The "Li Xuanjing Stele" records the life and deeds of Li Hanguang, a Taoist priest in Liyangguan, Maoshan, Tang Dynasty. Li Xuanjing (683-769), whose given name was Hanguang and whose real name was Hong, was changed to Li to avoid the taboo of Prince Gaozong Li Hong. He was the fifth generation descendant of Tao Hongjing of the Shangqing sect of Immortal Taoism. He was highly praised by Xuanzong and was the famous Taoist priest with the most followers in both the government and the public at that time. Li Xuanjing himself was also proficient in calligraphy. Yan Zhenqing said in "Li Xuanjing Stele" that he was "very good at seal script, and especially good at official script." In the Tang Dynasty, everyone in Buddhism and Taoism was extremely proficient in calligraphy. This was necessary for copying scriptures and entertainment. Therefore, Buddhist and Taoist calligraphy became very popular and had many contacts with secular calligraphers. There are also Taoists who are good at calligraphy, such as Lu Xuanqing, a Taoist priest from the Taiqing Palace. Quan Deyu's "Taizong Feibai's Reply to the Imperial Edict" states that "Gong is a seal and official eight-point book, which has its own family method." There are also Yu Youxuan and Liang Yuanyi. Volume 10 of "Xuanhe Shupu" says: "(Taoist Yu Youxuan) Gongxingshu has Wang Xi's style of writing, and its freshness does not fall into the worldly habits. It has the spirit of immortality and Taoism. You can imagine the person." Comments on Volume 5 say :" (Taoist Liang Yuanyi) was particularly fond of calligraphy. He first admired Zhong and Wang Kaifa, and for a long time he went outside the rules. However, his method is strict, his spirit is relaxed, and his style is clear... Take a look at his book "Tai Shang Nei Jing Jing" , The writing of small regular script is both body and good, and it is beyond the reach of people who know the world." Li, Lu, Yu, and Liang, although they have been famous for thousands of years, they are deeply respected by future generations. However, it is regrettable that a piece of paper from the Yuan Dynasty was left in the world (see Zhu Guantian's "History of Chinese Calligraphy: Sui, Tang and Five Dynasties Volume"). Today we can only get a glimpse of Li Xuanjing's style from the articles written by Liu Shi (alias Fang Ming, Gong Wen Zhang).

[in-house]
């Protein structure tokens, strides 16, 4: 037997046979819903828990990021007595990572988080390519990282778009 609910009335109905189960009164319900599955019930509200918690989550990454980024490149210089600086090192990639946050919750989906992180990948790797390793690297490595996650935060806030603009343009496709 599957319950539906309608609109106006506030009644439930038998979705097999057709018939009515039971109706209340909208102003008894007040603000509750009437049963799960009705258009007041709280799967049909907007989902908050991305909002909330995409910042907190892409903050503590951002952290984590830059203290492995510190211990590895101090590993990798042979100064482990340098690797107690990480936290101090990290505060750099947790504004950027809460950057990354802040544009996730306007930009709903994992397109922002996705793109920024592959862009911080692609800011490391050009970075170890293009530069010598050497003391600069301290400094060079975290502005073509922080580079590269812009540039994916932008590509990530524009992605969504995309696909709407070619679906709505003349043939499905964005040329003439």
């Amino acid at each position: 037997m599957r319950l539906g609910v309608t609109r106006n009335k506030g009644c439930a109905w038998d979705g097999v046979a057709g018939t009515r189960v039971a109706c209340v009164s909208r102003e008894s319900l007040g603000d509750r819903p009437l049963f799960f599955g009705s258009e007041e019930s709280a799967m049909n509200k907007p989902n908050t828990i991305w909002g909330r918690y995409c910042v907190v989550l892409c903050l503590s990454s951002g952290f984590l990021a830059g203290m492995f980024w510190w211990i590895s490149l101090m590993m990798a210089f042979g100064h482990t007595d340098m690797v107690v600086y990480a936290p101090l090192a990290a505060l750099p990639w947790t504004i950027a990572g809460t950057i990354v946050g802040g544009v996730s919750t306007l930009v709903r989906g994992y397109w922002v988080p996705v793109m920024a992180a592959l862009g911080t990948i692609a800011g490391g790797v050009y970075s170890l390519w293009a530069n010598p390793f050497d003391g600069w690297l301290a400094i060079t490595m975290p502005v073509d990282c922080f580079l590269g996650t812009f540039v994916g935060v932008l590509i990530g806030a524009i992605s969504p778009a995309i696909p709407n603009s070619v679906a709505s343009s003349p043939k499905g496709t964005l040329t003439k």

Although the writing style of this stele comes from the "Preface to the Holy Religion", its softness is one part and its simplicity is one part strong. The so-called clean and sharp strokes, short strokes with long meanings, and seeking the right direction for the rise and fall of the strokes, in order to obtain the air of ease, appear strong and neat, ancient and vigorous, there is "painting can be as clean as blond hair, and white hair can be as large as a jade ruler" "Qi" (Qing Da Chongguang's "Shu Raf") is wonderful. The body is slightly sparse, with twists and turns. It is round and soft in the square and sharp, and graceful in the strictness. It is very reminiscent of Ouyang Xun's legacy. The first half of this stele is written in a strict manner, while the second half is relaxed, with wonderful opening and closing changes. The calligraphy of the Tang Dynasty was a period of great reorganization in terms of brushwork, brushwork, and physical structure. It was a redefinition of the inherent factors of the complicated calligraphy of the previous dynasties. They are all elegances and improvements to the official script of Beibei. Similarly, Zhang Congshen also did the same work from the perspective of running script with "The Preface to the Collection of Kings and Saints", but he did not achieve special success. However, Yan Zhenqing started from the seal method to transform running script, created a unique style, and finally reached another peak of Chinese running script. This can only be said to be the difference in the calligraphers' insights and methods that led to different results.